Sink or swim? The future of the cruise industry
Updated: Aug 28
COVID- 19 has become an existential crisis for the cruise line industry. Described as “perfect petri dishes” or “floating incubators”, vessels’ close-knit sleeping arrangements and large population of international travellers are key factors behind onboard outbreaks.
These outbreaks have placed the US $45 billion cruise line industry in peril, forcing companies like Royal Caribbean and Carnival to cancel trips and adjust itineraries.
Global stock prices remain near all-time lows. Shares of Carnival, Norwegian, and Royal Caribbean are down 65%, 73%, and 70%, respectively, since the beginning of the year.
Closer to home, a blame game is still taking place after passengers showing COVID- 19 symptoms disembarked the Ruby Princess cruise ship in Sydney Harbour. Many have condemned the company for its poor handling of the situation.
It’s fair to say the public is unlikely to sympathise with cruise company CEO’s looking aghast at tumbling share prices. But with tourism accounting for roughly 10 per cent of global gross-domestic product and employment, it's worth acknowledging. If the world's economy is to recover quickly from coronavirus, tourism will need to recover, too – the question is, what does the road to recovery look like for the cruise industry?
Images of passengers being stuck at sea, on coronavirus-infected ships, confined to tiny cabins will take time to fade. There’s no doubt the industry’s reputation, at least in the short to medium term, has been damaged by recent events. No doubt, future passengers have reason for pause before setting out on the high seas. Not to mention, the longer that ships are unable to embark on voyages, the greater the chance that some companies will not have the capability to bounce back.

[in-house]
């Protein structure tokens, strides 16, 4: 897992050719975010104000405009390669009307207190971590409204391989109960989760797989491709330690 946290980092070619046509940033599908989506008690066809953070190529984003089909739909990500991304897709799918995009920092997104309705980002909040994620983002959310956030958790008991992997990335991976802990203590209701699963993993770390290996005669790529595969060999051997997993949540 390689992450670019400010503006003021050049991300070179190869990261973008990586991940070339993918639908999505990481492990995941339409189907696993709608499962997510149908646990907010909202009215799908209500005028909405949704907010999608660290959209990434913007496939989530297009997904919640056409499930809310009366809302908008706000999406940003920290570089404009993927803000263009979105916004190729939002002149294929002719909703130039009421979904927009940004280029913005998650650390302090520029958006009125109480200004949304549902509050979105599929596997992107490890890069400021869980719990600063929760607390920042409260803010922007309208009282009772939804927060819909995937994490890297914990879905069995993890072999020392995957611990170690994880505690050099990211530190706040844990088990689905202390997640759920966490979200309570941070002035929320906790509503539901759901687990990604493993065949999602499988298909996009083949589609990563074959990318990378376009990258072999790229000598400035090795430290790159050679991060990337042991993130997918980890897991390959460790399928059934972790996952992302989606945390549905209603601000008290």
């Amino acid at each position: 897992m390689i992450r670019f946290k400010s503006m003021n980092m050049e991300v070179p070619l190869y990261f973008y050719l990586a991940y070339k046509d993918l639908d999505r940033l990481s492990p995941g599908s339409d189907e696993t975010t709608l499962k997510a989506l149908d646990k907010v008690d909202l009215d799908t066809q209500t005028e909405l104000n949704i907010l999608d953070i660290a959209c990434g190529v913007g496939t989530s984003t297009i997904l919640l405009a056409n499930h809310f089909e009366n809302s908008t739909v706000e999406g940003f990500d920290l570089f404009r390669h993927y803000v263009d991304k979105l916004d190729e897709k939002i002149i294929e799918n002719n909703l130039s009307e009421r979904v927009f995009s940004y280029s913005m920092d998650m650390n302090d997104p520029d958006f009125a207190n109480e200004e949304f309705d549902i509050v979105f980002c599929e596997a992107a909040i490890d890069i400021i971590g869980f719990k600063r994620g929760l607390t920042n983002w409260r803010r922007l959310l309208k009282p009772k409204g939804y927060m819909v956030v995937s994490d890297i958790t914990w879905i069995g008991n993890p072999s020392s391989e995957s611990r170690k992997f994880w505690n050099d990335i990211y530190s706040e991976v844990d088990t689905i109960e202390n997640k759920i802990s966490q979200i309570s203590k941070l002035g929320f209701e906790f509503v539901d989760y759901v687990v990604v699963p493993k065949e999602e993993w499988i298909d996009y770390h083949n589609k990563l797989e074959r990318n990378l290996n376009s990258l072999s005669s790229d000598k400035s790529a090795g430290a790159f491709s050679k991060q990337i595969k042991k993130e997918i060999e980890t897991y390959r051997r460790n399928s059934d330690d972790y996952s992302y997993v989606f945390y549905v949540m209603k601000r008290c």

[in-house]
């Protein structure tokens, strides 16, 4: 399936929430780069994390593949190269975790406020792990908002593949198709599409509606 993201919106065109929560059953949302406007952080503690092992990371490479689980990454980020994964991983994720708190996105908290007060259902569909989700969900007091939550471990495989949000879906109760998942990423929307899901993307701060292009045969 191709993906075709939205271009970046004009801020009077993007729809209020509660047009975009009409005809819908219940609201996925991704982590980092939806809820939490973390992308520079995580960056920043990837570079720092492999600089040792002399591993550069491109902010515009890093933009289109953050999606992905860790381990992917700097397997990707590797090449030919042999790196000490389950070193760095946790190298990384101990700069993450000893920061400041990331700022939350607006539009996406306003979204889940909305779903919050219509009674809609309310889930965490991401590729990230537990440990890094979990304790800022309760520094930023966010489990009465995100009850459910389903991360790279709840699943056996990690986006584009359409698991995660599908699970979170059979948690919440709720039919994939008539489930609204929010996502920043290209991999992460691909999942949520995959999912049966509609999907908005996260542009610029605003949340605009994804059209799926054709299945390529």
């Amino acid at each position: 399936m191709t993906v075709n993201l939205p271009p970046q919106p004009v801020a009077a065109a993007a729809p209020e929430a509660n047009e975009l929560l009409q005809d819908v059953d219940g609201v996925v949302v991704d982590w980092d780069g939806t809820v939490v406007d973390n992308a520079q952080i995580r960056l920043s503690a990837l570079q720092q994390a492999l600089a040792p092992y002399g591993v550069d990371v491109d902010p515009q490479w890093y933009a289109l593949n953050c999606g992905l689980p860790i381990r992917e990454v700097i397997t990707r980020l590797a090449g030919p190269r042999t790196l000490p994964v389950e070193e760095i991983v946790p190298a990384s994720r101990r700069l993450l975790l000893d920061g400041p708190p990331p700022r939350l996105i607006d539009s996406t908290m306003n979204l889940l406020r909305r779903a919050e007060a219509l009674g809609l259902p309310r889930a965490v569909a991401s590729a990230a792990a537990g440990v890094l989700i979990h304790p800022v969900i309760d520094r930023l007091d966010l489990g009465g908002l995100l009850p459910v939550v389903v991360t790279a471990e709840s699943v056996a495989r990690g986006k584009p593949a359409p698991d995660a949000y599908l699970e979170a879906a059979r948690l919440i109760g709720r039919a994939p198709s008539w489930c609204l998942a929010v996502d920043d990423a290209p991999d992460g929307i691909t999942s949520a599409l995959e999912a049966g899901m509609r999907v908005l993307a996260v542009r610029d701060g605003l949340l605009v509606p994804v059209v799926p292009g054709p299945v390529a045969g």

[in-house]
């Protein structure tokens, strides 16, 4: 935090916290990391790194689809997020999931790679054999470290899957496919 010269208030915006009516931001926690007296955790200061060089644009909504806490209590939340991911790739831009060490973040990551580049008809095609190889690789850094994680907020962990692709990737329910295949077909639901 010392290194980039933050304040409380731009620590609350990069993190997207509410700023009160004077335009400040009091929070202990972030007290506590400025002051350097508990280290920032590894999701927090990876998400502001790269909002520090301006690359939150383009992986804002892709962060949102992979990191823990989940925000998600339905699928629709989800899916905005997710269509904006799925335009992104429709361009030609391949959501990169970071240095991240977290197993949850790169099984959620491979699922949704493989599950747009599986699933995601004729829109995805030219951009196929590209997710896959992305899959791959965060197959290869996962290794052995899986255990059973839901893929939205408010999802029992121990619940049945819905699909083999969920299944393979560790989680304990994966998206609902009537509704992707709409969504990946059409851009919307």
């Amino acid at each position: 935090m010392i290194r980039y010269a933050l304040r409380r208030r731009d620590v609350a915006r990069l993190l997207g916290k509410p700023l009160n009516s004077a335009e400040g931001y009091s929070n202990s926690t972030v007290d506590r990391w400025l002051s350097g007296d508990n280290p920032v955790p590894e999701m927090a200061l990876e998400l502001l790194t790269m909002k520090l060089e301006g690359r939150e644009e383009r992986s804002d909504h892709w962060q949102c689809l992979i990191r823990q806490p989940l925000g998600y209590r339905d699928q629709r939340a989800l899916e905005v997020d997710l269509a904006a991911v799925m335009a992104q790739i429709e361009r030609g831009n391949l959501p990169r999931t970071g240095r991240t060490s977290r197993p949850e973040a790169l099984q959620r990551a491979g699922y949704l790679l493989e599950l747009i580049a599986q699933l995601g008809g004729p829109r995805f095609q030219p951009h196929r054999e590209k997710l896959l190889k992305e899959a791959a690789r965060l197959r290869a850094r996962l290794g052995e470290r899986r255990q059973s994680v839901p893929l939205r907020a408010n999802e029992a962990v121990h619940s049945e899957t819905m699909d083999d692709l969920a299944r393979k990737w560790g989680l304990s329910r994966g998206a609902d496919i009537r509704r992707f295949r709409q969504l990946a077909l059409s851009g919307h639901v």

Even amid a pandemic, the next holiday is just on the horizon. Despite the grim outlook, for those companies that can survive financially, travel experts say that when the world recovers from the rampant spread of COVID-19, the industry will come back stronger than ever. There are several reasons why.
1. Frank Del Rio, chief executive of Norwegian Cruise Line, said in a recent interview, "Customers do have a relatively short memory, thank God.” And history is on the industry’s side, given it has both recovered and boomed in the years since multiple public relations disasters.
2. The sector’s main clientele are a “recession-proof” demographic (in 2018, 51 per cent of passengers were over age 50).
3. Only 10 per cent of Chinese citizens have travelled internationally, and yet the country is already the world's biggest source of outbound travellers. Undeterred by the pandemic, Chinese travel bookings are already rebounding.
Perhaps the most pertinent question then, is what consumers will demand from the cruise industry once it stays afloat? Reconnecting with people, local travel, mindfulness and appreciation for the environment and cultures are all likely to be sought out by tourists post COVID- 19. The cruise industry may need to rethink the mega tourism it’s become known for.